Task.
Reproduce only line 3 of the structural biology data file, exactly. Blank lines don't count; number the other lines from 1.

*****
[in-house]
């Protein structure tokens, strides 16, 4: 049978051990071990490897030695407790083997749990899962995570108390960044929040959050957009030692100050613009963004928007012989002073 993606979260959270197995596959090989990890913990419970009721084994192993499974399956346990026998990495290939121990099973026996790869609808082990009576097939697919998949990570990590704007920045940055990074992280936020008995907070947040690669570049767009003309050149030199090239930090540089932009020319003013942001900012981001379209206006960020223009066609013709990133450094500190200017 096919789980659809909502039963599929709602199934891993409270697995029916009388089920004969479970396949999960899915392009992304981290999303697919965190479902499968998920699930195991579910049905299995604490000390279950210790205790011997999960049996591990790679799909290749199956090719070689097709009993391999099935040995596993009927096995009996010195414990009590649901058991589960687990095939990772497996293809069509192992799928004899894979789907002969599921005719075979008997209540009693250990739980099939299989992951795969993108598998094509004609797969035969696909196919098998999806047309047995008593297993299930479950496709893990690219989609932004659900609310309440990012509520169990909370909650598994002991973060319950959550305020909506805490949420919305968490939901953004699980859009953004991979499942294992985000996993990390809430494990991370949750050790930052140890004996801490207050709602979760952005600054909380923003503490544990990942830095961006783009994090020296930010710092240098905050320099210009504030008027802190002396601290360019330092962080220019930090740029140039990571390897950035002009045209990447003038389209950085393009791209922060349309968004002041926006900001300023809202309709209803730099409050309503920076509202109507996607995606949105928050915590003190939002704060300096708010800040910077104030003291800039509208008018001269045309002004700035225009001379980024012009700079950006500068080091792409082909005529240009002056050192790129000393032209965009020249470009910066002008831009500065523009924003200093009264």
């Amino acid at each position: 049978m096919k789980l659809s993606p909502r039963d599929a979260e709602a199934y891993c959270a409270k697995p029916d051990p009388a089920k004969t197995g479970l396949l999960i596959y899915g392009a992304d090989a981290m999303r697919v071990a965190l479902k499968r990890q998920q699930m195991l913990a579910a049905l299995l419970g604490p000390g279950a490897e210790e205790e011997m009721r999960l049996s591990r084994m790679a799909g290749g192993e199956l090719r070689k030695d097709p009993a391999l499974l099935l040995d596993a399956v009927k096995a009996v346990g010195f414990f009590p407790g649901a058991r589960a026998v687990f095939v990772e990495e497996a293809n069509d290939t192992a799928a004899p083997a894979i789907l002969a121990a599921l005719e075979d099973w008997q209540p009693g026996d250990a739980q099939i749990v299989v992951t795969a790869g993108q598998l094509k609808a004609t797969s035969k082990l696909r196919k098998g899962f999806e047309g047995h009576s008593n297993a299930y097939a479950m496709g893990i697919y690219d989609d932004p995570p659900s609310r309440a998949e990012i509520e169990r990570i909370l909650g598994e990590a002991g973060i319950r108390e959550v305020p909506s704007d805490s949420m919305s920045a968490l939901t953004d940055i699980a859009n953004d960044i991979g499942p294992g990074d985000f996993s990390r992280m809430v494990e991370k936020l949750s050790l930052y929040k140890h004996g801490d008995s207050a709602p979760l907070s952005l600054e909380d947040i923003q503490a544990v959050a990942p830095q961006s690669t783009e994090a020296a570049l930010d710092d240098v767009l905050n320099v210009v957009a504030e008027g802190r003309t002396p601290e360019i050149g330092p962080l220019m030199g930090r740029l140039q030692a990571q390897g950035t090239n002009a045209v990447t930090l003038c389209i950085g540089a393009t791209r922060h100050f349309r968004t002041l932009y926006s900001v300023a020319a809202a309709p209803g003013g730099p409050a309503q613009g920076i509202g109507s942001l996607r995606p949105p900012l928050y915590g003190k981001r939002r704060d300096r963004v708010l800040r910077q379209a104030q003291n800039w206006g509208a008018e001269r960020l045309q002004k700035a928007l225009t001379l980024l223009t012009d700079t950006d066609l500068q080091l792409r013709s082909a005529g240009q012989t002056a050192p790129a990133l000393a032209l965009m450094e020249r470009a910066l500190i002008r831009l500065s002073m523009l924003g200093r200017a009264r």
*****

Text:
């Amino acid at each position: 049978m096919k789980l659809s993606p909502r039963d599929a979260e709602a199934y891993c959270a409270k697995p029916d051990p009388a089920k004969t197995g479970l396949l999960i596959y899915g392009a992304d090989a981290m999303r697919v071990a965190l479902k499968r990890q998920q699930m195991l913990a579910a049905l299995l419970g604490p000390g279950a490897e210790e205790e011997m009721r999960l049996s591990r084994m790679a799909g290749g192993e199956l090719r070689k030695d097709p009993a391999l499974l099935l040995d596993a399956v009927k096995a009996v346990g010195f414990f009590p407790g649901a058991r589960a026998v687990f095939v990772e990495e497996a293809n069509d290939t192992a799928a004899p083997a894979i789907l002969a121990a599921l005719e075979d099973w008997q209540p009693g026996d250990a739980q099939i749990v299989v992951t795969a790869g993108q598998l094509k609808a004609t797969s035969k082990l696909r196919k098998g899962f999806e047309g047995h009576s008593n297993a299930y097939a479950m496709g893990i697919y690219d989609d932004p995570p659900s609310r309440a998949e990012i509520e169990r990570i909370l909650g598994e990590a002991g973060i319950r108390e959550v305020p909506s704007d805490s949420m919305s920045a968490l939901t953004d940055i699980a859009n953004d960044i991979g499942p294992g990074d985000f996993s990390r992280m809430v494990e991370k936020l949750s050790l930052y929040k140890h004996g801490d008995s207050a709602p979760l907070s952005l600054e909380d947040i923003q503490a544990v959050a990942p830095q961006s690669t783009e994090a020296a570049l930010d710092d240098v767009l905050n320099v210009v957009a504030e008027g802190r003309t002396p601290e360019i050149g330092p962080l220019m030199g930090r740029l140039q030692a990571q390897g950035t090239n002009a045209v990447t930090l003038c389209i950085g540089a393009t791209r922060h100050f349309r968004t002041l932009y926006s900001v300023a020319a809202a309709p209803g003013g730099p409050a309503q613009g920076i509202g109507s942001l996607r995606p949105p900012l928050y915590g003190k981001r939002r704060d300096r963004v708010l800040r910077q379209a104030q003291n800039w206006g509208a008018e001269r960020l045309q002004k700035a928007l225009t001379l980024l223009t012009d700079t950006d066609l500068q080091l792409r013709s082909a005529g240009q012989t002056a050192p790129a990133l000393a032209l965009m450094e020249r470009a910066l500190i002008r831009l500065s002073m523009l924003g200093r200017a009264r």